A bill to provide that the pueblo of Santa Clara may lease for 99 years certain restricted land
WELDON “BRUCE” LOUDERMILK
DIRECTOR, BUREAU OF INDIAN AFFAIRS
UNITED STATES DEPARTMENT OF THE INTERIOR
COMMITTEE ON NATURAL RESOURCES
SUBCOMMITTEE ON INDIAN, INSULAR AND ALASKA NATIVE AFFAIRS
UNITED STATES HOUSE OF REPRESENTATIVE
JUNE 7, 2017
Good afternoon Chairman LaMalfa, Ranking Member Torres, and members of the Subcommittee. My name is Bruce Loudermilk. I am the Director for the Bureau of Indian Affairs at the Department of the Interior (Department). I am here today to provide the Department’s position on S. 249, a bill to provide that the Pueblo of Santa Clara and the Ohkay Owingeh Pueblo may lease for 99 years certain restricted land.
The purpose of S. 249 is to amend the Act of August 9, 1955, to provide the Pueblo of Santa Clara and the Ohkay Owingeh Pueblo with authority to lease for 99 years certain tribal trust and restricted fee lands. Secretary Zinke supports the principles of self-determination and self-governance and, in line with these principles, believes that tribal governments are in the best position to determine the duration of tribal leases such as these. Accordingly, the Department supports S. 249.
Since the enactment of the Act of June 30, 1834, 4 Stat. 730, codified as 25 U.S.C. Sec. 177, and predecessor statutes, land transactions with Indian tribes were prohibited unless specifically authorized by Congress. This law is commonly known as the Non-intercourse Act. Congress enacted the Act of August 9, 1955, codified at 25 U.S.C. Sec. 415, commonly known as the Long-Term Leasing Act, to overcome the prohibition of the Non-intercourse Act. The Long-Term Leasing Act permitted some land transactions between Indian tribes and nonfederal parties--specifically, the leasing of Indian lands. The Act required that leases of Indian lands be approved by the Secretary of the Interior and limited lease terms to 25 years.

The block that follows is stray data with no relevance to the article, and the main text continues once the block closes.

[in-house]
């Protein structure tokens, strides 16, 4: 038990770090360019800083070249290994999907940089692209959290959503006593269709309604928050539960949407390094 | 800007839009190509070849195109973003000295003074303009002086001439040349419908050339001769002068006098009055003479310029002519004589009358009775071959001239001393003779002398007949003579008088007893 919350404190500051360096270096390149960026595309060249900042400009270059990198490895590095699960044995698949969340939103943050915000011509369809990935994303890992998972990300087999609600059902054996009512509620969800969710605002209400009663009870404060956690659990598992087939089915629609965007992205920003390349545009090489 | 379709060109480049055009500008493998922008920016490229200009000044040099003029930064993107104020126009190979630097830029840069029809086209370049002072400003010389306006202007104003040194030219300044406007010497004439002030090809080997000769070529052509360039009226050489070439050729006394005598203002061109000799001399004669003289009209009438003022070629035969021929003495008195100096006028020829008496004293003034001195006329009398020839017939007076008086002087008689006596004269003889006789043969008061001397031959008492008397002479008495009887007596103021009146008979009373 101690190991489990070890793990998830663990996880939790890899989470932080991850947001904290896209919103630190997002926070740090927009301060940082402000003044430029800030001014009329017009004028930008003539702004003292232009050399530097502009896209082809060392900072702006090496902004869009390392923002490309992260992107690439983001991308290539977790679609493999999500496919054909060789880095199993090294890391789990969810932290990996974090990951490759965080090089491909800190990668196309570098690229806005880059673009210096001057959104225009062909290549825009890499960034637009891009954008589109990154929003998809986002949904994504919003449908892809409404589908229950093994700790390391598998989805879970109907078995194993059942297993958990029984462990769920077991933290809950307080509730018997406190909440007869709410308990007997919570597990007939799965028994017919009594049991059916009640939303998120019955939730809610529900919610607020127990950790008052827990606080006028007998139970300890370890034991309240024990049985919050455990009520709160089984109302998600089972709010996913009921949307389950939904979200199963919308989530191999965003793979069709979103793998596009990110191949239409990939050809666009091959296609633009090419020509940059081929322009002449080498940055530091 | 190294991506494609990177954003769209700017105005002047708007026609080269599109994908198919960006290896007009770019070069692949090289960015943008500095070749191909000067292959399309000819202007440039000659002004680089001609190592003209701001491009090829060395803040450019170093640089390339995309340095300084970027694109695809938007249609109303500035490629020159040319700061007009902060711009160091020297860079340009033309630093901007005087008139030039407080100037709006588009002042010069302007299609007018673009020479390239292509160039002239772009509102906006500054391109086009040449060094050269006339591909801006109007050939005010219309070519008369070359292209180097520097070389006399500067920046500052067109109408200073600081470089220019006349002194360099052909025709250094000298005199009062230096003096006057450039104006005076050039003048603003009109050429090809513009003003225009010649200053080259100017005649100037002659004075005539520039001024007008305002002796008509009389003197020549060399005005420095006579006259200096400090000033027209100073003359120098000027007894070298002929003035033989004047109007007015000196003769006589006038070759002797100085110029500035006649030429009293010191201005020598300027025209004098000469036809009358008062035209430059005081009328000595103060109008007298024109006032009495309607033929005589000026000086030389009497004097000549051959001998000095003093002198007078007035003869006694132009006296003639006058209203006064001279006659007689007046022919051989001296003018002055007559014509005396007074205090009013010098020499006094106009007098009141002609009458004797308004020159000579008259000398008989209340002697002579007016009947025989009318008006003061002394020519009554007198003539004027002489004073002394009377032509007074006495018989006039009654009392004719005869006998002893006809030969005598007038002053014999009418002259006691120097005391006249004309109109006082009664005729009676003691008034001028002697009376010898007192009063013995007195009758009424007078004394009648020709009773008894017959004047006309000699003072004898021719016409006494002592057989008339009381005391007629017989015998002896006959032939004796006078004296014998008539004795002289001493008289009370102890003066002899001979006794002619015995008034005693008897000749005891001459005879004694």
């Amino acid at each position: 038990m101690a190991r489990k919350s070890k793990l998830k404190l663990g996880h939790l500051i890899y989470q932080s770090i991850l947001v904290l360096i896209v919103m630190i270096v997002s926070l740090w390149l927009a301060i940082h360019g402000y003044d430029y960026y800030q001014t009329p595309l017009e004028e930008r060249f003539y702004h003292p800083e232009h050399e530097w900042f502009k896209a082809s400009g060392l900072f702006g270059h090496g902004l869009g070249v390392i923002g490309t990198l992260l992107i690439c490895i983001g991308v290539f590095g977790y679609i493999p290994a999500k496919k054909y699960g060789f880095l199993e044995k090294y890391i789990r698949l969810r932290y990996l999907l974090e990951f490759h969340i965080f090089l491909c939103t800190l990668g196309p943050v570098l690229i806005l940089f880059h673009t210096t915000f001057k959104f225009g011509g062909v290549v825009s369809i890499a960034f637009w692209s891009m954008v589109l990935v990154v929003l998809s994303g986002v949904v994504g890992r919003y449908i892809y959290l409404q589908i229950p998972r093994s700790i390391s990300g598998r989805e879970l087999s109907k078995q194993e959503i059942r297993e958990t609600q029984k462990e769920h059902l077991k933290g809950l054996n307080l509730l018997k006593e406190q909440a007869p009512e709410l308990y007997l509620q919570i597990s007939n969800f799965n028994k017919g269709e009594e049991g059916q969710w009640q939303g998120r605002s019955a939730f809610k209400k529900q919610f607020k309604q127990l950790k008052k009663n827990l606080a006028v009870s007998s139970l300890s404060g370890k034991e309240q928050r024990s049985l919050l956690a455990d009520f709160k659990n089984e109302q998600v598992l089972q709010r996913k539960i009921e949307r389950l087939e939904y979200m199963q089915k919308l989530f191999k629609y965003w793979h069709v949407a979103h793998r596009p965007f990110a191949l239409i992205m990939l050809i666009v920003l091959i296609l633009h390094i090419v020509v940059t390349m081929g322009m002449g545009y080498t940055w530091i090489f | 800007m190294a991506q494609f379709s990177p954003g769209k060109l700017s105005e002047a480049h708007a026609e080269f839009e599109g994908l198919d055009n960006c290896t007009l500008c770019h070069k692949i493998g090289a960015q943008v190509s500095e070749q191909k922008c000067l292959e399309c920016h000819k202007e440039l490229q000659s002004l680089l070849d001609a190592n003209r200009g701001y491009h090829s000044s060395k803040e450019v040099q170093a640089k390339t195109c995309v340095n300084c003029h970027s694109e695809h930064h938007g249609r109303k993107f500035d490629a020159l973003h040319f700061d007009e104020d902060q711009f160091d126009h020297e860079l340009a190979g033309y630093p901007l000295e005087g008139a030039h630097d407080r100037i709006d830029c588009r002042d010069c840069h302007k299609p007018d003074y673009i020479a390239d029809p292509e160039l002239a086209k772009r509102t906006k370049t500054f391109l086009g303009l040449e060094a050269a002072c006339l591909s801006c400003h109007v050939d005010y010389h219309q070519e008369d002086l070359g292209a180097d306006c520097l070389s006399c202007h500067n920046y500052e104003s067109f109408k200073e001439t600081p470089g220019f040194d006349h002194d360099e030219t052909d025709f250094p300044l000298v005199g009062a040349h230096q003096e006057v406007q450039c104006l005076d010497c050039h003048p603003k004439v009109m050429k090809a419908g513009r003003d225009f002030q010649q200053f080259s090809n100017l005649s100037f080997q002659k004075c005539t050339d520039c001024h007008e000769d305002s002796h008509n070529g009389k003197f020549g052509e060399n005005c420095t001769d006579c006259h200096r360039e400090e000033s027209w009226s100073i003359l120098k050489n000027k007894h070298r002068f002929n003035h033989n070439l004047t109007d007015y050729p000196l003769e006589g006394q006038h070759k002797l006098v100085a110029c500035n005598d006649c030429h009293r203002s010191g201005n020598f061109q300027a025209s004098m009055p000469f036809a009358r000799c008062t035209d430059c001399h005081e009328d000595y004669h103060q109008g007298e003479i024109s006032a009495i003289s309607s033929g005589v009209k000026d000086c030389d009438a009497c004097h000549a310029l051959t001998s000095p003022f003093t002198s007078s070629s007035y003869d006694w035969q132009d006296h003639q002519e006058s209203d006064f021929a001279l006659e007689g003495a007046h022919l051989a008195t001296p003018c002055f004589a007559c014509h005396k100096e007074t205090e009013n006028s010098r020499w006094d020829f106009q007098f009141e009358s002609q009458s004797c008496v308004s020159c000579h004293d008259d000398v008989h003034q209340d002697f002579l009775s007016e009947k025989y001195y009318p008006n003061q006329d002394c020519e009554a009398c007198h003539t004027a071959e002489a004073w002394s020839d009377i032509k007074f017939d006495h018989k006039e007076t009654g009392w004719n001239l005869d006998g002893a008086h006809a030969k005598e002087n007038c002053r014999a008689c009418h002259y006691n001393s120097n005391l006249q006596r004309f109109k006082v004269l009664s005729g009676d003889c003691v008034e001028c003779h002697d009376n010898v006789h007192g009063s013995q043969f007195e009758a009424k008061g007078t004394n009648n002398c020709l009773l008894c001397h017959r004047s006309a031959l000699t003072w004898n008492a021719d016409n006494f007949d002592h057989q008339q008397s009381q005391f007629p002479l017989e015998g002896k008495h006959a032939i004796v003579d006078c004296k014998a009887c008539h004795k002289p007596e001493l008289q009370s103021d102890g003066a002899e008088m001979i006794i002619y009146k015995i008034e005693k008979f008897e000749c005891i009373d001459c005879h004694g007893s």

As business opportunities and economic considerations changed, leases longer than 25 years were desired. To facilitate economic development on Indian lands, a number of tribes have obtained amendments to the Long-Term Leasing Act so that they could enter into leases for terms longer than 25 years. Approximately 50 tribes have obtained these amendments and all are listed in the Long-Term Leasing Act as having authority to enter into leases for terms as long as 99 years.
Under current law, the Pueblo of Santa Clara and the Ohkay Owingeh Pueblo are listed in the Long-Term Leasing Act at 25 U.S.C. Section 415(a), but the current statutory language is limited in both cases to “lands held in trust” for the respective Pueblos. That language does not provide authority to address, for example, lands that exist within the boundaries of each Pueblo that are owned by the Pueblo but not held in trust. As a result, neither Pueblo has the ability to enter into long-term leases for these lands that are not held in trust for the Pueblos. S. 249 would amend the Long-Term Leasing Act to rectify this limitation.
Under the scope of the Long-Term Leasing Act, the changes made by S. 249 would include all of the lands held, now or that could be acquired in the future, within the boundary of either Pueblo. Both the Pueblo of Santa Clara and the Ohkay Owingeh Pueblo would be added to the list of tribes that may enter into 99-year leases for all lands within their boundaries. As indicated above, the Department supports this change as it would facilitate economic development opportunities for the Pueblos.
This concludes my prepared statement. I will be happy to answer any questions the Subcommittee may have.